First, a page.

Maybe, like me, your sense of hope is running thin as we begin this eighth month of the pandemic. You are not alone. Optimism and hope may well be the most sought after, invaluable, and yet intangible life quality people are seeking today. We are all longing for hope—the belief that the future will be better and brighter than today!
We were entirely unprepared for the impact COVID-19 would have on our everyday lives. Most of us know very little about the Spanish flu of 1918 and how it ravaged American life and killed 675,000 Americans. Some of what happened at that time would seem familiar today, including people wearing masks and socially distancing!
We remember more modern-day plagues like Ebola, AIDS, Legionnaires’ disease, polio, measles, mumps, and many others. Today, thank God, we have vaccines and treatments for most of these scourges.
Few of us remember World War II. However, many of us remember and maybe even served in more recent wars in Korea, Vietnam, Afghanistan, and Iraq, in which we lost a combined total of more than 100,000 beloved American heroes.
I remember the Cold War tensions, the Cuban missile crisis, and the atomic threat that drove school children to hide under their desks periodically (as if this would provide safety from a nuclear attack)!
We endured 9/11, Hurricane Sandy, and massive storms in Florida, Louisiana, and Texas that wreaked terrible devastation and death upon people we love and care about, not to mention costing hundreds of billions of dollars in damage. We can now add the devastating West Coast wildfires to this list.
In some ways, COVID-19 is a crisis unlike any other as we face a deadly enemy we cannot see. Now, it seems that this dreaded disease will impact almost every area of our country, and, at the moment, we are hovering around 200,000 deaths. If we add the economic struggles and social unrest we are experiencing, who could blame someone tempted by hopelessness? How do we cope and find hope during these dark and difficult days? Ignoring what we are facing today is not going to work.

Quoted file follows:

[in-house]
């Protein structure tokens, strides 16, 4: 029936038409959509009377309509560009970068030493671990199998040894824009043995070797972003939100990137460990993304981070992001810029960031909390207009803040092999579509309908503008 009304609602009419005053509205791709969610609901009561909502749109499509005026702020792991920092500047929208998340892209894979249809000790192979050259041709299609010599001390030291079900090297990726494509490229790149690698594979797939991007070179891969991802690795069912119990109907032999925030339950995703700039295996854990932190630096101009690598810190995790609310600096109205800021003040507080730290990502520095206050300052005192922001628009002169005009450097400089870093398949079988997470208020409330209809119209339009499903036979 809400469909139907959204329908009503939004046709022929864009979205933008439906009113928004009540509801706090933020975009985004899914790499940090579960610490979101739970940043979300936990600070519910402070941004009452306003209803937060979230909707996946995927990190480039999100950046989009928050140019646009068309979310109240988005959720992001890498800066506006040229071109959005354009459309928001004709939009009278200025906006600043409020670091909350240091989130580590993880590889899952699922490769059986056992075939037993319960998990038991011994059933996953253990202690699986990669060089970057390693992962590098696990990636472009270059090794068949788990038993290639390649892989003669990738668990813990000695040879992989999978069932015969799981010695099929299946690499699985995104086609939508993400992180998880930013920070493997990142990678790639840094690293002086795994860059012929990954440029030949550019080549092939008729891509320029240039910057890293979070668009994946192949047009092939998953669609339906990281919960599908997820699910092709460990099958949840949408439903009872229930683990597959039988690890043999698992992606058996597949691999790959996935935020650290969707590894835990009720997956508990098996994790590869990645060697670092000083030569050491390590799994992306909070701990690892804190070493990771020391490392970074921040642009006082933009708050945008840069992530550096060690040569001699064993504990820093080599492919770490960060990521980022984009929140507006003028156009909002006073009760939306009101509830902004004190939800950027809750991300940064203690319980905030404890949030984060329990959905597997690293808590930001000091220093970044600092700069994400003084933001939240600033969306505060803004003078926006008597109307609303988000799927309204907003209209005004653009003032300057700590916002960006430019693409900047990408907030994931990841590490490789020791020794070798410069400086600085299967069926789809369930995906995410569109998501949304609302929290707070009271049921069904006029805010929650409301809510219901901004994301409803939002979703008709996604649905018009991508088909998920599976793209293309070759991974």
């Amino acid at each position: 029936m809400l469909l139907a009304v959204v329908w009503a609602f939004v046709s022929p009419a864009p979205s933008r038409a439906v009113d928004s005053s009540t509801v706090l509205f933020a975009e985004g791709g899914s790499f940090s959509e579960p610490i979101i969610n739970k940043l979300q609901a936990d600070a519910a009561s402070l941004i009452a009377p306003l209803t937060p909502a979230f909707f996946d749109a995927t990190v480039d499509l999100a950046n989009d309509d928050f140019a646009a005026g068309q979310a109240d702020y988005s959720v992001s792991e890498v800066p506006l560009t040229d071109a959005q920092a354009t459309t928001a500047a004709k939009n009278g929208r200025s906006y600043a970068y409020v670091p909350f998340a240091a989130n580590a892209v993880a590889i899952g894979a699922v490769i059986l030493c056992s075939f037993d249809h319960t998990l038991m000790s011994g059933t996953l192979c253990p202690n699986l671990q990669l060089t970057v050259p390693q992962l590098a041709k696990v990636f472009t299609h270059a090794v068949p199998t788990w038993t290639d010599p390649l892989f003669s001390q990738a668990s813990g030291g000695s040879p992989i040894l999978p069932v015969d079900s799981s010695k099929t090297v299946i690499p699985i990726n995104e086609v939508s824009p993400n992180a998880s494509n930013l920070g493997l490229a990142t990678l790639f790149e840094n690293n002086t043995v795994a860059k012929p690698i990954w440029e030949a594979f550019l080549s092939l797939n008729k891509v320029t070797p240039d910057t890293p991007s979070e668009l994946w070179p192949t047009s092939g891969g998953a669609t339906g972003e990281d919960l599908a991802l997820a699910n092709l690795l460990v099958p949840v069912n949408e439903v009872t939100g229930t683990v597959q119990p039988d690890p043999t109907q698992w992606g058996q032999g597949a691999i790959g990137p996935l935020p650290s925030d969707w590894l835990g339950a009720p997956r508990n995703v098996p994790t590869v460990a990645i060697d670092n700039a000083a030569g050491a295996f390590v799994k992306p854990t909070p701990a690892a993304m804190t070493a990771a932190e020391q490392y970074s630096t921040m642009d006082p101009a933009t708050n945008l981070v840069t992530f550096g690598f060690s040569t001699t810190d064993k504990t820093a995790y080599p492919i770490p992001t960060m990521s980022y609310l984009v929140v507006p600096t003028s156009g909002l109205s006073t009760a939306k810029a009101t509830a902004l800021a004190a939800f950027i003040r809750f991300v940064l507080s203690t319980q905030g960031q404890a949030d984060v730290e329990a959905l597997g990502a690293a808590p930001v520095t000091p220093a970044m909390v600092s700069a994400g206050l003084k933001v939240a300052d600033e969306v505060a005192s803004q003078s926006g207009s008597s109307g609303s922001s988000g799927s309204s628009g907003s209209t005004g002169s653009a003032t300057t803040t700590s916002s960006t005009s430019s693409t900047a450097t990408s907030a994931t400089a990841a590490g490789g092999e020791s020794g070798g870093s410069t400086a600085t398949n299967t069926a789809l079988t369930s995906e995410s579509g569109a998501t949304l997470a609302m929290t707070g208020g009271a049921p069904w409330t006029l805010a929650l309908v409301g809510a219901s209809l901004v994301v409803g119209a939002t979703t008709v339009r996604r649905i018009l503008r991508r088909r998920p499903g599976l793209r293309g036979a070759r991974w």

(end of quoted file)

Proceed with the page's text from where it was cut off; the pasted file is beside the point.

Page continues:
I especially appreciate those around me who are more upbeat and hopeful! May their tribe increase! I am grateful for every pair of smiling eyes peering above a mask, trying to help me look toward the brighter side and face the future in hope. I pray you have a few family and friends who bring you this kind of joy and inspiration, but even these wonderful people cannot always be by our side. So, how can we find hope in a seemingly hopeless situation? Is it possible? I believe it is!
Finding Unwavering Hope During a Pandemic
Hope comes from connecting with someone or something that is above and beyond the shifting circumstances of our day. We need to fix our hope on what is unchanging and eternal if we are going to find security and peace today. I believe we can find the hope we long for so desperately in a personal relationship with the God who made and loves us.
A God Who Keeps His Promises?
I find this hope in the story of the Bible. The Bible teaches us that God created a perfect world, but then something went wrong. Though He placed our first parents in an exquisite garden, they veered off the path He wanted them to follow. We followed suit, and every generation since then has suffered the results of these bad decisions. But, according to the Bible, God will reclaim and recreate the world He made.
God has not abandoned us and will one day heal our broken world.
In Judaism, this idea is called “tikkun olam,” the healing of the world, and it is vital to the Jewish view of life, as men and women may partner with God in the healing of the world. Jewish tradition understands that something is fundamentally wrong!
The Hope of Israel Fulfilled
How do we know what is written in the Bible is true?
So often we need something we can see to help us believe. I did! Let me tell you what convinced me. Briefly, here are three reasons.
He has kept His promises to Israel and the Jewish people. Despite the devastation of the Holocaust, the Jewish people—after multiple millennia and against incredible odds—have returned to the land of promise. This was predicted by the Jewish prophets, like the well-known Ezekiel who wrote thousands of years ago, “For I will take you from the nations, gather you from all the lands and bring you into your own land” (Ezekiel 36:24).